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Michelle is a sex trafficking survivor. She says it was a milestone when she started sharing her experiences. “For a long time, due to the fear of being discriminated against and preconceived notions of what it is to be trafficked, I was really too afraid to step out and tell people,” says Michelle, who’s originally from Milwaukee.

It’s important to note that Michelle isn’t the woman’s real name, but we’re using it to protect her identity. Also, Lotus Legal Clinic connected us with her and vouches for her story. 

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Milwaukee has a reputation as a hub for sex trafficking. So, what is it? Who is it affecting? What are the numbers?

Here's a primer on what the crime looks like here in Milwaukee.

What It Is  

Sex traffickers get an adult to exchange sex for money through force, fraud or coercion. But it’s also considered trafficking to have a child exchange sex for money, under any circumstance.

Traffickers may separate victims from family, control their lives and even move them from one city to another.

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There are more than 40 million victims of human trafficking around the world, according to statistics from the International Labour Organization. The group says 25 percent are children, and 75 percent are women and girls. It’s a multi-billion dollar industry that enriches the perpetrators through the sexual slavery of their victims.

January is human trafficking month -- a time when groups trying to eradicate the crime, raise awareness about it. Across the world, it’s estimated that around 27 million people are being trafficked for sex. Most of them are women. The numbers here are hard to pin down. But some experts say Milwaukee is a hotbed for the activity.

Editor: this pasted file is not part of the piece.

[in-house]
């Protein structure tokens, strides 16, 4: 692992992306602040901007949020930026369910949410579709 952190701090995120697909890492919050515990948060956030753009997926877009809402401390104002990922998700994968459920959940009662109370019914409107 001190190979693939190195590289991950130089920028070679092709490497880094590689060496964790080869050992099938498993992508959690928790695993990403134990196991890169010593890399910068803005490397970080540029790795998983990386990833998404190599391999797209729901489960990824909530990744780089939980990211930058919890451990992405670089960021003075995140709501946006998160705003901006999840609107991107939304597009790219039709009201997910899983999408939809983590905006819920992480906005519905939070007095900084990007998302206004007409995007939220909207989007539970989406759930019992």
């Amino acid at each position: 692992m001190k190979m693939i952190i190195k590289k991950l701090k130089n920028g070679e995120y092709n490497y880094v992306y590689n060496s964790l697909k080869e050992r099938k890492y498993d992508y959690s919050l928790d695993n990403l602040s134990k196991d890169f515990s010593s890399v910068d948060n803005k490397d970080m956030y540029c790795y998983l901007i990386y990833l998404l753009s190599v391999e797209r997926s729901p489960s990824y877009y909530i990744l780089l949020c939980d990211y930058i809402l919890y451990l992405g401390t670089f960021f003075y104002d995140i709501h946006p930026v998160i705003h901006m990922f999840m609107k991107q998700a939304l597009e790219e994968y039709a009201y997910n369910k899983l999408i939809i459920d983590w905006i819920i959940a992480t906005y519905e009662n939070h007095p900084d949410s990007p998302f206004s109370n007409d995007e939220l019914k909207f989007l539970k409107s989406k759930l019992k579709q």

WUWM caught up with a couple people working to fight sex trafficking in Wisconsin.

Justin W Kern

State lawmakers are floating an idea for how to crack down on human trafficking and prostitution. They're considering a bill that would enlist the help of truck drivers, whose routes take them throughout the state. An assembly committee is scheduled to vote on the item Wednesday. Some victims' advocates approve of the measure, but say the state should also employ other innovative strategies.

Marti Mikkelson

City leaders continue to ramp up efforts to crack down on prostitution on Milwaukee’s south side. Earlier this summer, a community organization announced it would open a shelter for victims of human trafficking, who are forced into prostitution. Then, neighbors chipped in to hire a private security firm to gather intelligence on the south side – and go after the customers, or johns. A couple of aldermen announced Wednesday that the city is also focusing on another tactic.

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Milwaukee’s place as a hub for human trafficking has attracted media attention both locally and internationally. The Federal Bureau of Investigation confirms that the city has a significant problem, especially when it comes to adolescents being trafficked.